School of English, Film, Theatre, and Media Studies, 2017
Minnie Maria Dronke (née Kronfeld) was a German-Jewish actress, writer, and director. She passed away in Eastbourne in 1987. The Dronke Prize for Drama is her legacy at Victoria.
“Upon receiving the Dronke Prize I felt both surprised and honoured ...The idea that I was being put into a category with such a group of theatre academics and practitioners was a true delight,” says Stella Reid, 2010 recipient.
The Dronke Prize for Drama is awarded yearly to an exceptional theatre student, whether in acting, directing, design, playwriting, criticism or research.
Previous winners have gone on to local and international success, including director Stella Reid, writer Ken Duncum, and Trick of the Light Theatre co-founder Ralph McCubbin Howell.
Maria Dronke was “a woman of particular beauty, and a voice of extraordinary quality," (Tempian 2011).
Born in Berlin in 1904, she had her stage debut there in the Meistersaal concert hall at age 20. By 1933 she had worked with director Max Reinhardt and taken leading roles on stages across Europe.
But with Hitler’s power on the rise, as a Jew she was in grave danger. She left for England in 1938 without her family, and just one month before the war broke out they were reunited in New Zealand.
Eleven hundred Jewish refugees relocated to NZ during World War II - out of potentially ten thousand who applied for safety.
Maria had married lawyer John Dronke in 1931, and stepped back from her acting career to focus on raising her two children. However, John’s legal training wasn’t recognised in NZ. “Maria turned overnight from an upper middle-class wife ... to the breadwinner of the family,” (Beaglehole, n.d).
Maria was gifted with intelligence as well as beauty: she graduated top of her class at high school and had been teaching voice since she was 17. With her good knowledge of English but no job offers for the refugee family, she set about creating her own business.
The Maria Dronke Studio was at a rented house in Oriental Bay and offered lessons in “dramatic art, verse speaking, [and] voice production”. Also offered was, “healing of impediments”, (Evening Post 1942) presumably a stutter … or a Kiwi accent.
Bruce Mason wrote, “[Maria] was appalled by our rough island noises and set herself to turn them into music. She succeeded remarkably” (Tempian 2011).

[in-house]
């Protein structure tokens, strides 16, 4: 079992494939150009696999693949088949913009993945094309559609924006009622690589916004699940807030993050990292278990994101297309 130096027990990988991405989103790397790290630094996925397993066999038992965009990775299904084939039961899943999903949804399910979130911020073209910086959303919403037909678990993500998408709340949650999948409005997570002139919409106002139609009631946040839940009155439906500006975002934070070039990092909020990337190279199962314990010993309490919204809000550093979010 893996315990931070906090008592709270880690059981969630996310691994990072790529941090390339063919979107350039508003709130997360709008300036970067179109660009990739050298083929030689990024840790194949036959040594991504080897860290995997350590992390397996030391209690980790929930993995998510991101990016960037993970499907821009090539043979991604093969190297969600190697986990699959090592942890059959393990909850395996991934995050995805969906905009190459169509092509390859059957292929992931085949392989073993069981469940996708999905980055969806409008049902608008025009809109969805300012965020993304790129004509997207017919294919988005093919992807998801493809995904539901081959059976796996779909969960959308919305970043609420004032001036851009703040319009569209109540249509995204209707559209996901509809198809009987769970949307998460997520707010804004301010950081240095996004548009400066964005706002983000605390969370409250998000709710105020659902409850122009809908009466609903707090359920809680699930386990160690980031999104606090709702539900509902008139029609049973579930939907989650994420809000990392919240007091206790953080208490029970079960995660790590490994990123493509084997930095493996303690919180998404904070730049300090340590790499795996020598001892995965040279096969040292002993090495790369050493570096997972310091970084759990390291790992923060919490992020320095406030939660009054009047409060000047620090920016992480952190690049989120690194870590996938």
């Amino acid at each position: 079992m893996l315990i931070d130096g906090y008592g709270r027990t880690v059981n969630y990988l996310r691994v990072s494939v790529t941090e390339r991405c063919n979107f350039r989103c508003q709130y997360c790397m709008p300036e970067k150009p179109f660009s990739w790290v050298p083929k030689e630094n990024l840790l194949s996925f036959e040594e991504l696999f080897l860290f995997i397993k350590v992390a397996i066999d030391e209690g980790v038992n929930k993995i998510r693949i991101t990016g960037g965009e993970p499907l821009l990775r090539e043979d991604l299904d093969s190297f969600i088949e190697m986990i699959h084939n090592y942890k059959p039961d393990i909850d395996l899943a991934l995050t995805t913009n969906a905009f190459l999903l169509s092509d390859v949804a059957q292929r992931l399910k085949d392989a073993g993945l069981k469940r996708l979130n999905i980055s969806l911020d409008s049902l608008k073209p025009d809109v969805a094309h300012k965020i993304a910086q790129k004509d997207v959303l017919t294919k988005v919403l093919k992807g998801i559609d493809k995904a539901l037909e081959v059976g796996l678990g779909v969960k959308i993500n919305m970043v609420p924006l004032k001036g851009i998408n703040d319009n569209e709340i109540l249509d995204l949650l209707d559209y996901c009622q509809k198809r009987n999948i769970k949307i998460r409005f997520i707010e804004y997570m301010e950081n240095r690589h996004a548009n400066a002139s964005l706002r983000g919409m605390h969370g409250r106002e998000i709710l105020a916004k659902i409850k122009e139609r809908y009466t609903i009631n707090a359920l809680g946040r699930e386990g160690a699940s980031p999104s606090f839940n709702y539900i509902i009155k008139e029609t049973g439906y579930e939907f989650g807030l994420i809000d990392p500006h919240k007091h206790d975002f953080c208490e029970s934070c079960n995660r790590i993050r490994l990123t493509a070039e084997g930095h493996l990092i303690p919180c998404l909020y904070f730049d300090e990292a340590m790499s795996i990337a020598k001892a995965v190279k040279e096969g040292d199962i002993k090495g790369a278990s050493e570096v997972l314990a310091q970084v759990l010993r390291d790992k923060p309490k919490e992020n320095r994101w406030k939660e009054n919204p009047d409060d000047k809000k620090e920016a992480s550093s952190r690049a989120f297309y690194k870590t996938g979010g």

She began teaching just two students, but word of her talent quickly spread and she opened a studio on Lambton Quay in 1951.
Many of her students became prominent players in New Zealand theatre. When she wasn’t teaching, she was acting, directing, and producing everything from readings at home to large-scale productions.
She studied at Victoria in the early 60s, obtaining her Master of Arts in English in 1963. In 1980 she was recognised as an Officer of the Most Excellent Order of the British Empire (OBE) for her work in the performing arts.
“To receive the Dronke prize was a great encouragement to continue making theatre,” says 2016 winner Lucas Neal. “You don't get much official recognition as a theatre maker ... it’s strengthened my belief in my abilities as a designer and theatre practitioner.”
The previous winners I spoke to all commended the huge impact Victoria's theatre programme had had on their practice. “It is immensely hard for me to separate my Vic education from my developing methodology as a director and deviser,” says Stella.
Cassandra Tse, joint 2014 winner with Emma Robinson, adds that her own interest for writing and directing developed through her time at Victoria.
“It was a really fantastic place to study theatre … [in] that it allowed each student to study multiple disciplines.” Multi-faceted learning? It seems that Maria Dronke’s legacy lives on.
Maria Dronke changed the lives of many New Zealanders, and in turn the New Zealand theatre scene. “She virtually created the solo poetry recital in New Zealand” wrote Bruce Mason (Tempian 2011).
She introduced European culture and plays to the suburbs of Wellington, bringing her old home to her new one. Maria’s impact can still be felt today - just look up some of the winners of the Dronke Prize.